Monday, February 25, 2013

The Case Of The Runaway Cone: Race Report

You KNOW what this means....

If the Zipps are out, it's time to race!

It means a RACE!  This Sunday was my first race of the season.  It was a 15K Time Trial in Loxahatchee, FL.  I have never done a 15K TT or a TT that involved a tight U-turn.  Aside from my first two 5Ks before I got into triathlon, I have never attempted a race after standing on my ladder all night.  This was going to be fun.  It was also my debut start under DD and as a member of the Austin Bikes/Revenant Records racing team.  I really wanted to do well.

The night preceding the TT was probably more entertaining than the TT.  I was buzzing on so much adrenaline that I braided at a blistering pace.  I was diligently hydrating because it was hot and muggy (100% humidity) so I sweated the whole time I braided.  I got home, cleaned the bike, switched out the race wheels, loaded everything into the car, then went to get into my bike clothes.  Oh yeah, laundry.  I meant to do that.  The jersey I wanted to wear was, um, not clean.  Not even a little.  Oh, it looked fine.  But it did NOT smell fine.  (I must clarify that it was not my AB/R jersey.  That has not come in yet.)

What to do... what to do...

Ok, so MAYBE I febreezed the jersey and hung it in front of an AC vent.  Don't judge!  It worked.  I went to the race smelling all febreezy-fresh!  No ruffled feathers this race morning.

Race morning weather.

I got there, and got registered, then jumped on the bike for a warm up on course.  Registration opened late so I only had about 18 mins to the start of the first rider so doing the whole course was out of the question.  I also had very specific warmup instructions.   I did about half the course and found out that the fog was even denser further down the road.  My glasses were a huge liability, so those got ditched right away, and without gloves, my grip on the bars was sub-optimal due to condensation.  Every time I tilted my head, the condensation ran off my helmet into my eyes.  I made a few notes to myself, and didn't really worry about it.  Everyone would be dealing with the same thing.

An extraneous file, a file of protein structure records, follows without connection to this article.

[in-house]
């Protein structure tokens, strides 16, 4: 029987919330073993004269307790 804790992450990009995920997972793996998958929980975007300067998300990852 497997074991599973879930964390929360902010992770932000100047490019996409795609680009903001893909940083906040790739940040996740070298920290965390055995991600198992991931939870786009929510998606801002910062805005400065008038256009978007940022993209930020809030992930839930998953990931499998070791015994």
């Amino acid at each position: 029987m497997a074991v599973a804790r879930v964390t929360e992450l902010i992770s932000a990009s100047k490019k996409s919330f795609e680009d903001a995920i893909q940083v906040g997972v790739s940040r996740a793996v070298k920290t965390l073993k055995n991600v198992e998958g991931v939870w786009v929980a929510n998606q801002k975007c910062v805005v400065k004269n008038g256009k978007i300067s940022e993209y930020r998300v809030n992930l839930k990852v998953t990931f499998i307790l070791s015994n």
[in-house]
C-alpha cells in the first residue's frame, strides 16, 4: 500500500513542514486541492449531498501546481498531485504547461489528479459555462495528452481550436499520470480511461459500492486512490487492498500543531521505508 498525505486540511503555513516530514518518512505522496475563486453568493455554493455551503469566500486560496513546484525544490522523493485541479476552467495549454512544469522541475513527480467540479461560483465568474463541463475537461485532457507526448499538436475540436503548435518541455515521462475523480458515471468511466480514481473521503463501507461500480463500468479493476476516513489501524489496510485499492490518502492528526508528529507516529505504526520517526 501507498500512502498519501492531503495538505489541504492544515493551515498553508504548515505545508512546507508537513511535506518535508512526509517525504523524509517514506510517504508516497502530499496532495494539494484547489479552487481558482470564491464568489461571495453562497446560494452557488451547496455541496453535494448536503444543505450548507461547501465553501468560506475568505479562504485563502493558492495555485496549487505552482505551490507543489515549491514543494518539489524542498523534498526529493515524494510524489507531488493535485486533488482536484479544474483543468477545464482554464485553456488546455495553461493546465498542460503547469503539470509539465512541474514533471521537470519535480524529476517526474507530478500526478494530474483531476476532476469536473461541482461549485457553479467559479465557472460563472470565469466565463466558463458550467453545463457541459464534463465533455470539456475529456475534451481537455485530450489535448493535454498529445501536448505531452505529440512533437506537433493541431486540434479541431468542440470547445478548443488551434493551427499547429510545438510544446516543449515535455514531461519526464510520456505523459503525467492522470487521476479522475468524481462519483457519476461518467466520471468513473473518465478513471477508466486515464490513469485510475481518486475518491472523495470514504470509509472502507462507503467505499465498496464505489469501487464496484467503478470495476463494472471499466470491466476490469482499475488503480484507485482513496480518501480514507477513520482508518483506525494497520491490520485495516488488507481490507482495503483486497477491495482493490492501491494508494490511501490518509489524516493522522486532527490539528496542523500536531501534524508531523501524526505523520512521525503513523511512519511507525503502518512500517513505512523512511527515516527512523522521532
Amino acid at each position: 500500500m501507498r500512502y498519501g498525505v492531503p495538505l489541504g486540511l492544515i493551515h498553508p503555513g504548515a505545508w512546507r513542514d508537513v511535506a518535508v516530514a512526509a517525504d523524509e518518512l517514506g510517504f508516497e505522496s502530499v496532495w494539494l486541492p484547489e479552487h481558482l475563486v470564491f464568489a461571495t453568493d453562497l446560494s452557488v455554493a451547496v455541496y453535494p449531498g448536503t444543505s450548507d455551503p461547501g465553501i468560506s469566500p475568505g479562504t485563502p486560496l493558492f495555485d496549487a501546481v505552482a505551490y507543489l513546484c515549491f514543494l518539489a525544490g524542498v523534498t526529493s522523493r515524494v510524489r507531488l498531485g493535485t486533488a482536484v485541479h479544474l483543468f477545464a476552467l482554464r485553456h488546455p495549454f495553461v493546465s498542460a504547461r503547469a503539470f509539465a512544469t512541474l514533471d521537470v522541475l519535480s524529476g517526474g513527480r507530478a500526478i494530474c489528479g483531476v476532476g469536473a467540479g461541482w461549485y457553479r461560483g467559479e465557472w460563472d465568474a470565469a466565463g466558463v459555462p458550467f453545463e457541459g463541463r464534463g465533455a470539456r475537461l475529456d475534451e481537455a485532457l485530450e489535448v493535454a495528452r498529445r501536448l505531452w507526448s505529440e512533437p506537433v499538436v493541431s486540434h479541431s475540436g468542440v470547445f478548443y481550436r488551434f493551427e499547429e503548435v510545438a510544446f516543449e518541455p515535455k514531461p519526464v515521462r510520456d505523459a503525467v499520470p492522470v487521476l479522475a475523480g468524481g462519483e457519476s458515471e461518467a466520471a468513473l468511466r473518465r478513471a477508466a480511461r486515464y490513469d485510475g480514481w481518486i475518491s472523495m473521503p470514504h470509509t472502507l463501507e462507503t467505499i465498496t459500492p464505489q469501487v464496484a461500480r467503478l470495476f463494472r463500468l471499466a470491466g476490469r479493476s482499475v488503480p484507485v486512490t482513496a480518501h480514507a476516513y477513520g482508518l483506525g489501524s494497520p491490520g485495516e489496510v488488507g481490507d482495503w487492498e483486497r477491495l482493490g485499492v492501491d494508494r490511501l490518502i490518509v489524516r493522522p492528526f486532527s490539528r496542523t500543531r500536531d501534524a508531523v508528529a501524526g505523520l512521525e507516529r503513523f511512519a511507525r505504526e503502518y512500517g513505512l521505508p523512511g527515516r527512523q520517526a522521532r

Seabiscuit lounging by the start.

I got clipped in, the bike was held, the starter said go, I was in the right gear.... and away we went.  It was eerie riding into this fog at that pace and I found myself reluctant to really drop the hammer with the road ahead disappearing into the mist.  I held a reasonable pace, seeing mostly 22-23mph when I looked at my watch.  I figured the wind would be on my side going back so I planned to make up some time there.

I didn't know where the turnaround was but a man passed me and when I saw him coming the other way, I knew it had to be close.  All of a sudden, the cone materialized in the mist.  It was a fuzzy orange shadow and it was off to the right!  I figured that there must be a turn lane and they were utilizing it to keep the turnaround out of traffic.  Then it moved to the left!  About that time, I realized there was a huge tractor trailer, the size of the Titanic, bearing down on me!! Then I saw the volunteer for the first time.  I was already braking hard at this point.  The moving target and the tractor trailer were enough to get me out of aero and onto my brakes.  Then the volunteer did something really surprising.  He grabbed the cone and ran away!!

Ummm.... dude?  Ummm.. Uh... crap!  What do I do?

The tractor trailer went roaring by.  At this point, I had braked to that slow roll you do when you really don't feel like clipping out for a traffic light and you are hoping it will turn in a second.  The volunteer reappeared, traffic cone in tow, and put it in the middle of the road.  This section of the road was in a curve so it was deeply cambered and the turn was up the grade.  I was essentially taking off from a stand-still.  Now, do you know what I failed to do prior to this moment?  If you don't, I'll tell you.  Drop into an easier gear.  The gear I was pushing coming into this situation was fine for a 23 mph effort, but to turn up a hill from a near standstill?  Oh, no no NO!!  I started the turn up the grade as I began to pedal again and suddenly realized my mistake.  It took 100% of my strength and weight to simply turn the cranks.  I almost wiped out due to a lack of momentum.